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Wednesday, December 26, 2007

thomas sowell: establishment hack

In his rundown of all the Presidential candidates in his NRO article today, Dr. Sowell doesn't even mention Ron Paul. Yet this supposedly libertarian conservative has this to say about Fred Thompson:
"Fred Thompson seems to have the best policy positions and the best political track record among the Republican candidates"
I guess this bit at the end is his cowardly way of attacking Ron Paul without mentioning his name:
"As for the other candidates in both parties, the big question is why anyone takes them seriously as candidates to lead the nation at a time of huge dangers that terrorists will end up with nuclear weapons, whether from Iran or Pakistan."
Uhm...maybe because Dr. Paul will remove the main incentives for any attacks while securing our borders at the same?

Dr. Sowell can't see the Ron Paul Revolution freight train coming right at him - maybe his trademark glasses need some new lenses. Rather than offering any reasoned arguments about why Ron Paul should not be President, he childishly ignores the good doctor's candidacy. Despite his scholarly contributions in the defense of laissez-faire economics, I'm afraid Dr. Sowell's efforts at political commentary have exposed him as just another establishment hack.

Sunday, December 16, 2007

going back to the gold standard

I had a discussion earlier today with my co-blogger, jmc, about the gold standard. We were both wondering how a transition from our current fiat standard money to a commodity-based money might be managed. I pointed out that passing the Honest Money Act (HR 2756), introduced by Congressman Ron Paul, would be a good start. There's a good explanation of the bill over at Downsize DC:
Congressman Paul has hit upon the easiest way to end inflation, and the booms and busts that follow in its wake. Simply repeal the legal tender monopoly enjoyed by FRNs, and allow monetary competition. Not only would this help to end inflation and recessions, it would also limit the ability of politicians to hide the true cost of government through the inflation tax.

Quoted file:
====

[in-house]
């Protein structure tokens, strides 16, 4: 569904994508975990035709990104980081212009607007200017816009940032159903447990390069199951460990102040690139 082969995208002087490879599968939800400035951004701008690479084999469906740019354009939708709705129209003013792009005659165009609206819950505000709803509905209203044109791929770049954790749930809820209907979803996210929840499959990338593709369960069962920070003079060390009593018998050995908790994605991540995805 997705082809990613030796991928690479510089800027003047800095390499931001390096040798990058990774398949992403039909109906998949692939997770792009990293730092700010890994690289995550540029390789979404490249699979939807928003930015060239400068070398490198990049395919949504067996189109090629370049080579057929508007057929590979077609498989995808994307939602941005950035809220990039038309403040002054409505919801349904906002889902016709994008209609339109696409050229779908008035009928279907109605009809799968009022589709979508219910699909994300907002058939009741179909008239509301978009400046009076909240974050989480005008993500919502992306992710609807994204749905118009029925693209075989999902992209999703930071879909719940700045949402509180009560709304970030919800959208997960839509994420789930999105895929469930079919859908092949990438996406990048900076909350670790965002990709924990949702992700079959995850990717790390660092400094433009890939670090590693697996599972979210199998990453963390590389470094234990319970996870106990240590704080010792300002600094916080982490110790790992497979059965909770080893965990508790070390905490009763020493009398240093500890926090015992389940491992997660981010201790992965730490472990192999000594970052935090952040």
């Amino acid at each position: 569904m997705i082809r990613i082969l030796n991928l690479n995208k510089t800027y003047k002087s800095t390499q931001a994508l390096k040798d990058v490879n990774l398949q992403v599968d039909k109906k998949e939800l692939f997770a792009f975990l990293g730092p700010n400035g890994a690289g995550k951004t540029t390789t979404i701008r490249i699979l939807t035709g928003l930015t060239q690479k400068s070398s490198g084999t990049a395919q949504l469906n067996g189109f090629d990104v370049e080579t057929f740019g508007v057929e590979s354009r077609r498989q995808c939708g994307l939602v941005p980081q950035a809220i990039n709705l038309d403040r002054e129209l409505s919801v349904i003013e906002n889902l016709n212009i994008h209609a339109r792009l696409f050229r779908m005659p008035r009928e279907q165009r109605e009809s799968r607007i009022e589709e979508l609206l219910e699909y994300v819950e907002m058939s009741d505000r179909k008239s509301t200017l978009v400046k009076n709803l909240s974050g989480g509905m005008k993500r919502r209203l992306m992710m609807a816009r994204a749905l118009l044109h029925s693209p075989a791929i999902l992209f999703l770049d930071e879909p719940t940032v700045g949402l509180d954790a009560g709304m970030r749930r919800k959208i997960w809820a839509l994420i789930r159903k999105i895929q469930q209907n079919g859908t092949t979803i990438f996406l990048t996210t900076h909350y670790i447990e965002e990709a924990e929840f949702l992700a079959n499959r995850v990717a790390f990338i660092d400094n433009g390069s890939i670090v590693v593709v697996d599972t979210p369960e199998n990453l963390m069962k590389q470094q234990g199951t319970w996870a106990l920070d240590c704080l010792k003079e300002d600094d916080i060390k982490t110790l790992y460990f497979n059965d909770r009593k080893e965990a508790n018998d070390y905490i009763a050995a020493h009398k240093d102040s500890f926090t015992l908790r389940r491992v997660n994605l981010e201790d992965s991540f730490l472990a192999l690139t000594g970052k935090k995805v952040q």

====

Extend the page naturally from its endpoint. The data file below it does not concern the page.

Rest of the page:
Text of the law can be found here and as Congressman Paul's website summary states, it would simply repeal section 5103 of title 31, United States Code.

Of course, that's only the beginning. Once Legal Tender laws are abolished, people would be free to use whatever medium they wanted for exchange. But what would happen to all the Federal Reserve Notes in circulation? I fear that the transition would be pretty painful because the currency has been so badly inflated over the years. I think that if the Fed slowly reduced the amount of money circulating, it could ease the pain, but that assumes the Fed could do a good job of it.

At the very end of The Case Against the Fed, Murray Rothbard spends several pages suggesting how the Fed might be abolished with a return to the gold standard. Basically, Rothbard argues that the Fed should be treated as a bankrupt corporation and be liquidated, with its gold stock being revalued to pay off its "debts". Using Rothbard's 1994 figures, this means that an ounce of gold would be worth $1555. Rothbard's plan is so simple it's hard to believe, but it's also hard to believe that his plan wouldn't cause massive financial disruption.

Frankly, I just don't see how we can move to a gold standard without a lot of pain.

Thursday, December 13, 2007

not my kind of town

I always have fun when I visit my co-blogger in Chicago, but sometimes the Windy City makes me sick. Radley Balko discusses the wretched state of the police in Chi-town:
An eight-month Chicago Tribune investigation of 200+ police shootings going back 10 years found that within hours of a police shooting, the police department convenes hastily-assembled, wagon-circling “roundtables” of law enforcement officials where police and witnesses are questioned but not sworn or recorded, where the officers involved are allowed to confer to get their stories straight before being questioned, and where the inevitable conclusion is always that the shooting was justified. From there, broader, show-investigations begin. Key witnesses go uninterviewed. Forensic evidence is ignored. And the shooting officer is inevitably exonerated.
Kudos to the Chicago Tribune for doing the legwork on revealing and compiling the details on this horrible state of affairs.